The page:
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cackle

[kak-uh l]
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verb (used without object), cack·led, cack·ling.
  1. to utter a shrill, broken sound or cry, as of a hen.
  2. to laugh in a shrill, broken manner.
  3. to chatter noisily; prattle.
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verb (used with object), cack·led, cack·ling.
  1. to utter with cackles; express by cackling: They cackled their disapproval.
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noun
  1. the act or sound of cackling.
  2. chatter; idle talk.
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Origin of cackle

1175–1225; Middle English cakelen; cognate with Dutch kakelen, Low German kakeln, Swedish kackla
Related formscack·ler, noun
Dictionary.com Unabridged Based on the Random House Unabridged Dictionary, © Random House, Inc. 2018

Related Words for cackle

giggle, guffaw, chortle, quack, cluck, snicker, crow, snigger, gobble, titter, gibber, chuckle, blather, burble, babble, jabber

Examples from the Web for cackle

Contemporary Examples of cackle

Historical Examples of cackle

  • The detective indulged himself in a cackle of sneering merriment.

    Within the Law

    Marvin Dana

  • And now stop your clatter and go to sleep; I'm tired of hearing you cackle.

  • The captain looked at him dully; then, understanding, a cackle came from his throat.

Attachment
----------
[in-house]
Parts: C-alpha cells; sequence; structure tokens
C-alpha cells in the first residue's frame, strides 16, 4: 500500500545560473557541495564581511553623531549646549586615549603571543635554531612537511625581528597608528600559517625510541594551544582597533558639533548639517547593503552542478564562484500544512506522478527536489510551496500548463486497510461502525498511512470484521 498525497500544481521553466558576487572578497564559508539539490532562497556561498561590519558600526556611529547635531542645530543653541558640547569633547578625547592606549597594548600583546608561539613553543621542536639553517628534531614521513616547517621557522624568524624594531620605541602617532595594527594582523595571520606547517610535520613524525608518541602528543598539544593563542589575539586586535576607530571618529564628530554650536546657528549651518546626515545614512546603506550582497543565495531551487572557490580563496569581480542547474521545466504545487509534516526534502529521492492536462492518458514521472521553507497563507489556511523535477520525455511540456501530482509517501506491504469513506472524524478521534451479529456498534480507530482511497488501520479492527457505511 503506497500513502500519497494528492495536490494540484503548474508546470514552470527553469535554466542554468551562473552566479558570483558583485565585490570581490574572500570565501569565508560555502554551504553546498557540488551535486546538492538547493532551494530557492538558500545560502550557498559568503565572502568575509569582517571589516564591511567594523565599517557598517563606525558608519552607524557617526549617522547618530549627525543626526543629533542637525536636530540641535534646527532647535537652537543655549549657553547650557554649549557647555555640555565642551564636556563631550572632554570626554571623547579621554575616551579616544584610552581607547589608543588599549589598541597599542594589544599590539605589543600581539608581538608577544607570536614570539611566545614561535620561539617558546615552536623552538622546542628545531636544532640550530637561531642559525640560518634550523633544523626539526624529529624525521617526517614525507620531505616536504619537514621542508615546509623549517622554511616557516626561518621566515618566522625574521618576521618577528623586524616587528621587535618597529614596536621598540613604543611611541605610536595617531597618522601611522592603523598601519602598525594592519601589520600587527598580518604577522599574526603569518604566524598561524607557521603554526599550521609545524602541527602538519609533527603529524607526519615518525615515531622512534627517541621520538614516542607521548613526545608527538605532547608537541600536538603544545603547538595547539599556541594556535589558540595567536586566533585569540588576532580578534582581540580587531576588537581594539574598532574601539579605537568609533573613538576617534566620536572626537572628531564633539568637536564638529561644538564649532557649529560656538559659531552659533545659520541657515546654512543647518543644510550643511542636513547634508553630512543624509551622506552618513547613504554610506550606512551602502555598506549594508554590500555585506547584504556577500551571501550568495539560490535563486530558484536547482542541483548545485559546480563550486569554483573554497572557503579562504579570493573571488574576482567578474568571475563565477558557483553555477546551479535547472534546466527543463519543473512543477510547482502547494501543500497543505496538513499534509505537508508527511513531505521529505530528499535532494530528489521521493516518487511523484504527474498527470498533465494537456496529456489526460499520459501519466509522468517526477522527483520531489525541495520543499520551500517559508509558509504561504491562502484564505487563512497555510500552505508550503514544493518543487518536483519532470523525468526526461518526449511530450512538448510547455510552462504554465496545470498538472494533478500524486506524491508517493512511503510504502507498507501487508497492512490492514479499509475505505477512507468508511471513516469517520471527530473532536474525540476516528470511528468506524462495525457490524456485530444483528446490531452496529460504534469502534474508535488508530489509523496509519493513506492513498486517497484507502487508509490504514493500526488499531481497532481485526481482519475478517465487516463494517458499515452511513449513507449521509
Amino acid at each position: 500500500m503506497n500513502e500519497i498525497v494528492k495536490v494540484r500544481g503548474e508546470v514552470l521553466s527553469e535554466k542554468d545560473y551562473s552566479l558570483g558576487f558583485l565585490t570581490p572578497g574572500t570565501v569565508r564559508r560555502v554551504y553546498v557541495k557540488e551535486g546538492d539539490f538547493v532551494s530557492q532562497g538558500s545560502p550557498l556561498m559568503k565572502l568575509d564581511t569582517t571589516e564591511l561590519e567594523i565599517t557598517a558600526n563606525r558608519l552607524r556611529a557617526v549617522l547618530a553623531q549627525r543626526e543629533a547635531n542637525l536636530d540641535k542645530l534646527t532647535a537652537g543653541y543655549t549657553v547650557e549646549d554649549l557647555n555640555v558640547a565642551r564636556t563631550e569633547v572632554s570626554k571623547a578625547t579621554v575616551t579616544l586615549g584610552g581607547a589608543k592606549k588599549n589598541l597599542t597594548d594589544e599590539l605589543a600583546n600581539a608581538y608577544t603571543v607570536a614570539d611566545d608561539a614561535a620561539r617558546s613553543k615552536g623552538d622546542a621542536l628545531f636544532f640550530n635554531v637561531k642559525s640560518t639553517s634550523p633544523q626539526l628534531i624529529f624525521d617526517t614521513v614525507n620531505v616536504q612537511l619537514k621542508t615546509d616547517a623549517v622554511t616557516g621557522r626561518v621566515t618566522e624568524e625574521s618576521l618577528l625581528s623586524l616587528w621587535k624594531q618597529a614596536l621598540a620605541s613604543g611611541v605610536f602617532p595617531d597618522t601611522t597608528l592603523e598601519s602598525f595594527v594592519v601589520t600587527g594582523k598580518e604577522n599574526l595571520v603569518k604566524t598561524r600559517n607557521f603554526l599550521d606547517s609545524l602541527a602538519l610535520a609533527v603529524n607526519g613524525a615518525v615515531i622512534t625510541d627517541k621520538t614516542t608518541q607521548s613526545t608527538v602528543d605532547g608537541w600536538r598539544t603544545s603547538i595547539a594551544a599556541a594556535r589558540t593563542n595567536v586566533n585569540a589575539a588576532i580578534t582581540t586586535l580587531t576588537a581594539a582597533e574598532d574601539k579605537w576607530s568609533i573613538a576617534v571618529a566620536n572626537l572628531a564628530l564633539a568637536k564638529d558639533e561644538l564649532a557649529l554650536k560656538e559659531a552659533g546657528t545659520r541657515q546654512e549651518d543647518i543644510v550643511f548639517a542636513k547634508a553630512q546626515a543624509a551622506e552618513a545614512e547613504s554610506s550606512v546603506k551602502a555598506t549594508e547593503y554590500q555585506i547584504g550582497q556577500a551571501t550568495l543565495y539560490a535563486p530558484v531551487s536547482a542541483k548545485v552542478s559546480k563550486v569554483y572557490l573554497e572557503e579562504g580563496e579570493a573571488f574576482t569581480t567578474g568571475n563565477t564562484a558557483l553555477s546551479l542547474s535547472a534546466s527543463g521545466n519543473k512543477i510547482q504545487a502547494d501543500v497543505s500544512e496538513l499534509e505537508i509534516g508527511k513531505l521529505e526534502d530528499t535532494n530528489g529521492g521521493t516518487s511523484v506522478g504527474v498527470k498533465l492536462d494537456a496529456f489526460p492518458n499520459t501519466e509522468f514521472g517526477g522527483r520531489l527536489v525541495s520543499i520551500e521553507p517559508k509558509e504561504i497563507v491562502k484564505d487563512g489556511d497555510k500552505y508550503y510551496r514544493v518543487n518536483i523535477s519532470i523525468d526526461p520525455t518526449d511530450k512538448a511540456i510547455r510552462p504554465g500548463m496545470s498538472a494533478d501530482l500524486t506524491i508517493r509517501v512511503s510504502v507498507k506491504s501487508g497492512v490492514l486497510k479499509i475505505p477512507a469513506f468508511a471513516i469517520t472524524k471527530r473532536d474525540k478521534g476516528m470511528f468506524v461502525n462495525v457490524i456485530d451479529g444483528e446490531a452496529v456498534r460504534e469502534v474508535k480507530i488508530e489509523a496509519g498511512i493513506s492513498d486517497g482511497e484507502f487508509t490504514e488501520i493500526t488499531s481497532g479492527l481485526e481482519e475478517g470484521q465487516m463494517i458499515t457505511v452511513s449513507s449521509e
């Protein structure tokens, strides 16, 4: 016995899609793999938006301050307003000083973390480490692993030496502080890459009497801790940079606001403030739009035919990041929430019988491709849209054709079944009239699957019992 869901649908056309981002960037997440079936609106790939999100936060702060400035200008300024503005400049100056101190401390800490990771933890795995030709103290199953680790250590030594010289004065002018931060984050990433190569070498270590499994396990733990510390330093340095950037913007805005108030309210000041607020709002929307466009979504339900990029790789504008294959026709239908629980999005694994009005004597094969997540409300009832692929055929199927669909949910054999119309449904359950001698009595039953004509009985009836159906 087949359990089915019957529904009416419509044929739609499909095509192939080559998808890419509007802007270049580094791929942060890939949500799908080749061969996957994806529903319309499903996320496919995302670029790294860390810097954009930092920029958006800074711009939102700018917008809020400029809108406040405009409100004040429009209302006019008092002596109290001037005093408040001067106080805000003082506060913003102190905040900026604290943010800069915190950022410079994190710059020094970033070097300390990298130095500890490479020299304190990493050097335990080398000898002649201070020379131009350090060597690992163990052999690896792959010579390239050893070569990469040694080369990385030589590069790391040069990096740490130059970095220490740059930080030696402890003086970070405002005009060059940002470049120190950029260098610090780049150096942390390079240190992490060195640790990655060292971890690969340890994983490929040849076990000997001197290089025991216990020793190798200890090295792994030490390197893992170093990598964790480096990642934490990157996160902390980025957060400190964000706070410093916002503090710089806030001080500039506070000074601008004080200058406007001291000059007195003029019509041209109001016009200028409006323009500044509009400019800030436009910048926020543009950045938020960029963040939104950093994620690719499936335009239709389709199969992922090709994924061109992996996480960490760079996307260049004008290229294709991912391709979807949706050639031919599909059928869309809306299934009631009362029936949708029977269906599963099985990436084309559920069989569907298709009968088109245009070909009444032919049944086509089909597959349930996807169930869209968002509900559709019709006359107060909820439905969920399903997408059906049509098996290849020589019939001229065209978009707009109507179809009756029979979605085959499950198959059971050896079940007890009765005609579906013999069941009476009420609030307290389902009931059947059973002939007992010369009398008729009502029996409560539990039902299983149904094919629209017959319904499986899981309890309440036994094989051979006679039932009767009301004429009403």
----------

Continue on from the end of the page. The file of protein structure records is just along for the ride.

Under Arctic Ice

    H.G. Winter

  • And suddenly, unaccountably, he began to chuckle; he began to cackle noisily.

  • A mingling of honk and cackle, it manifested not excitement so much as curiosity.


British Dictionary definitions for cackle

cackle

verb
  1. (intr) (esp of a hen) to squawk with shrill notes
  2. (intr) to laugh or chatter raucously
  3. (tr) to utter in a cackling manner
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noun
  1. the noise or act of cackling
  2. noisy chatter
  3. cut the cackle informal to stop chattering; be quiet
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Derived Formscackler, noun

Word Origin for cackle

C13: probably from Middle Low German kākelen, of imitative origin
Collins English Dictionary - Complete & Unabridged 2012 Digital Edition © William Collins Sons & Co. Ltd. 1979, 1986 © HarperCollins Publishers 1998, 2000, 2003, 2005, 2006, 2007, 2009, 2012

Word Origin and History for cackle

v.

early 13c., imitative (see cachinnation); perhaps partly based on Middle Dutch kake "jaw." Related: Cackled; cackling. As a noun from 1670s. Cackleberries, slang for "eggs" is first recorded 1880.

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Online Etymology Dictionary, © 2010 Douglas Harper